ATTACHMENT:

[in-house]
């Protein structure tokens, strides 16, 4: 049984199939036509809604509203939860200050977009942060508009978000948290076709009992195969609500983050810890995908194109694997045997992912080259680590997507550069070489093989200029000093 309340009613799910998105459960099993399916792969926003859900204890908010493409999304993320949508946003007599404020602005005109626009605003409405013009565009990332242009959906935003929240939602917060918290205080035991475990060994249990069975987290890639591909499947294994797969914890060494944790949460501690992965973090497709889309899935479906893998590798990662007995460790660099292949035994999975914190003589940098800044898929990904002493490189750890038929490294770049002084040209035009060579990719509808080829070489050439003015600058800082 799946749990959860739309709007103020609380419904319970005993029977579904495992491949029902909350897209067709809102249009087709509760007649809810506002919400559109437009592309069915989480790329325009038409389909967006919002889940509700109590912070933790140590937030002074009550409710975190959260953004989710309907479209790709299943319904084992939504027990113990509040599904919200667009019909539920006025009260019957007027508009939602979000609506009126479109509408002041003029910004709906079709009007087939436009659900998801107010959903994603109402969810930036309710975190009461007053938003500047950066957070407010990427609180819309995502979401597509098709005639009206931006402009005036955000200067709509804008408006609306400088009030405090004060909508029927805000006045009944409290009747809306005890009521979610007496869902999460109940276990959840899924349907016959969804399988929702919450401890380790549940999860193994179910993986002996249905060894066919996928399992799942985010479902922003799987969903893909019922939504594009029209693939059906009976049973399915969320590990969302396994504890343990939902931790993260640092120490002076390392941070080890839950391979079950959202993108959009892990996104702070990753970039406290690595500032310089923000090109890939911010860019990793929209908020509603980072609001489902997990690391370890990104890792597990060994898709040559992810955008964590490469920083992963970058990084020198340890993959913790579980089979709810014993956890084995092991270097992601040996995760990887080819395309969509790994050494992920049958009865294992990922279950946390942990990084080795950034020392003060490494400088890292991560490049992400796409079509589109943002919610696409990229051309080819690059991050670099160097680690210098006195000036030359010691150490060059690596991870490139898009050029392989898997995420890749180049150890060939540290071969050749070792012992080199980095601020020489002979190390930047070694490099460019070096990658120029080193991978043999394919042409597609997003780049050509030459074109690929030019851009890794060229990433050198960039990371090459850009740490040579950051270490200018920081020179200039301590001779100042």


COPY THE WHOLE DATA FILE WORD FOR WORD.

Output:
[in-house]
């Protein structure tokens, strides 16, 4: 049984199939036509809604509203939860200050977009942060508009978000948290076709009992195969609500983050810890995908194109694997045997992912080259680590997507550069070489093989200029000093 309340009613799910998105459960099993399916792969926003859900204890908010493409999304993320949508946003007599404020602005005109626009605003409405013009565009990332242009959906935003929240939602917060918290205080035991475990060994249990069975987290890639591909499947294994797969914890060494944790949460501690992965973090497709889309899935479906893998590798990662007995460790660099292949035994999975914190003589940098800044898929990904002493490189750890038929490294770049002084040209035009060579990719509808080829070489050439003015600058800082 799946749990959860739309709007103020609380419904319970005993029977579904495992491949029902909350897209067709809102249009087709509760007649809810506002919400559109437009592309069915989480790329325009038409389909967006919002889940509700109590912070933790140590937030002074009550409710975190959260953004989710309907479209790709299943319904084992939504027990113990509040599904919200667009019909539920006025009260019957007027508009939602979000609506009126479109509408002041003029910004709906079709009007087939436009659900998801107010959903994603109402969810930036309710975190009461007053938003500047950066957070407010990427609180819309995502979401597509098709005639009206931006402009005036955000200067709509804008408006609306400088009030405090004060909508029927805000006045009944409290009747809306005890009521979610007496869902999460109940276990959840899924349907016959969804399988929702919450401890380790549940999860193994179910993986002996249905060894066919996928399992799942985010479902922003799987969903893909019922939504594009029209693939059906009976049973399915969320590990969302396994504890343990939902931790993260640092120490002076390392941070080890839950391979079950959202993108959009892990996104702070990753970039406290690595500032310089923000090109890939911010860019990793929209908020509603980072609001489902997990690391370890990104890792597990060994898709040559992810955008964590490469920083992963970058990084020198340890993959913790579980089979709810014993956890084995092991270097992601040996995760990887080819395309969509790994050494992920049958009865294992990922279950946390942990990084080795950034020392003060490494400088890292991560490049992400796409079509589109943002919610696409990229051309080819690059991050670099160097680690210098006195000036030359010691150490060059690596991870490139898009050029392989898997995420890749180049150890060939540290071969050749070792012992080199980095601020020489002979190390930047070694490099460019070096990658120029080193991978043999394919042409597609997003780049050509030459074109690929030019851009890794060229990433050198960039990371090459850009740490040579950051270490200018920081020179200039301590001779100042």